How It Came About

WV has one of the most progressive standards for competitive foods in schools. The state passed and implemented a strong nutrition policy in the school lunch program, and the Child Nutrition team felt it was critical to have consistent messages across all federally funded programs. The WVDE learned of the Delaware initiative and adapted their standards and materials, which they re-branded with Delaware’s permission.

Implementation

In June 2010, WVDE introduced the ECE nutrition standards with a one-year implementation phase using State Administrative Expense Funds. Through a collaboration with the Department of Public Health, WVDE received additional funds through a CDC Communities Putting Prevention to Work (CPPW) grant, which provided the initiative with more resources than originally planned. A resource website for ECE providers was developed which includes the Leap of Taste, WV Child Care Nutrition Standards resource book and a window sticker indicating participation in the program, as well as parent resources. WVDE also worked with the CPPW team to add a physical activity component.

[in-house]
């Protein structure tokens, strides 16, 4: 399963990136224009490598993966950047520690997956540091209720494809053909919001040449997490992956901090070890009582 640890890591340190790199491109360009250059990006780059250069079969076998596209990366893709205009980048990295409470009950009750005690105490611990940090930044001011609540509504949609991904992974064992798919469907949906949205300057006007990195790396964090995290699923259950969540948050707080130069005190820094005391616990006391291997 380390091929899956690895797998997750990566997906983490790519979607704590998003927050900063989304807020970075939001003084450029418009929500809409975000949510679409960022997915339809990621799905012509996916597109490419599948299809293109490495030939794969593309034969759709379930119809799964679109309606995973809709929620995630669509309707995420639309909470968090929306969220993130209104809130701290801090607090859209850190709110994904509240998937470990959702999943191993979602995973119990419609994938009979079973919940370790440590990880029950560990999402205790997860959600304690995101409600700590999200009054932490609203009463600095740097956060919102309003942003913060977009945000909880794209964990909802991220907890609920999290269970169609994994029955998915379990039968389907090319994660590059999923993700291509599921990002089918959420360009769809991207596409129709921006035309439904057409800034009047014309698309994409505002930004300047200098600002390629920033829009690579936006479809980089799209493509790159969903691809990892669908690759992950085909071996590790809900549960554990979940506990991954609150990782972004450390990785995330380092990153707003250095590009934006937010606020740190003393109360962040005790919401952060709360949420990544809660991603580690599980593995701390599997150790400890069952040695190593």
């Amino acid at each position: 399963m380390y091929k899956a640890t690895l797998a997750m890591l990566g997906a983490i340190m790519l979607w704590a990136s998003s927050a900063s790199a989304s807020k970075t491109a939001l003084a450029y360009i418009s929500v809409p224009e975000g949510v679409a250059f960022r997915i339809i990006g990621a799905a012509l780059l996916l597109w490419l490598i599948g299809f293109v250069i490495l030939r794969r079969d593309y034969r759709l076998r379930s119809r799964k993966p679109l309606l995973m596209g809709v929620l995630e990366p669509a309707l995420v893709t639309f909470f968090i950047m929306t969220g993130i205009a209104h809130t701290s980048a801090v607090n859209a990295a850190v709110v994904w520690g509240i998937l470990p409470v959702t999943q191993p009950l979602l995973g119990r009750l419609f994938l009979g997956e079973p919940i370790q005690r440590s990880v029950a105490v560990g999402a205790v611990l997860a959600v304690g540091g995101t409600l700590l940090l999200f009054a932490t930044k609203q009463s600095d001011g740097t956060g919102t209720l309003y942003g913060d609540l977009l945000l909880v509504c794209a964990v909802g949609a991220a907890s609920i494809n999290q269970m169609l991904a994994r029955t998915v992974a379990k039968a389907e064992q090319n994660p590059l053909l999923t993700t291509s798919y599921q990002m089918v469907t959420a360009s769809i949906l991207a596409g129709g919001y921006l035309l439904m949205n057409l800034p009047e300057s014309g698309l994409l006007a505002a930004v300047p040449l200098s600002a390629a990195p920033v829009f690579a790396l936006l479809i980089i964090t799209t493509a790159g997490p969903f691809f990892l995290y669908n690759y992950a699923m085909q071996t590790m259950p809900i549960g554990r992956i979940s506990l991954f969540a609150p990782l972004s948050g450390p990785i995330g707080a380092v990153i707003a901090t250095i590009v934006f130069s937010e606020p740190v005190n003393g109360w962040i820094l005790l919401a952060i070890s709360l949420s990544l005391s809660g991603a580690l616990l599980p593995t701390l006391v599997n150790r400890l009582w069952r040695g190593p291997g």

WVDE has trained their licensing specialists to monitor implementation of the ECE nutrition standards to help support the initiative. While WVDE is holding the centers accountable for the standards, they cannot withhold funds.

In 2009, WV adopted the standards and then trained ECE providers across the state from June 2010 to June 2011 using the Leap of Taste booklet. In addition to the trainings, WVDE funded four culinary institutes to teach cooking classes on scratch cooking, menu planning, and kitchen efficiencies such as deboning a chicken. Videotapes of these trainings are available on their website (http://wvde.state.wv.us/child-nutrition/leap-of-taste/tv/). The culinary institutes used CACFP approved menus.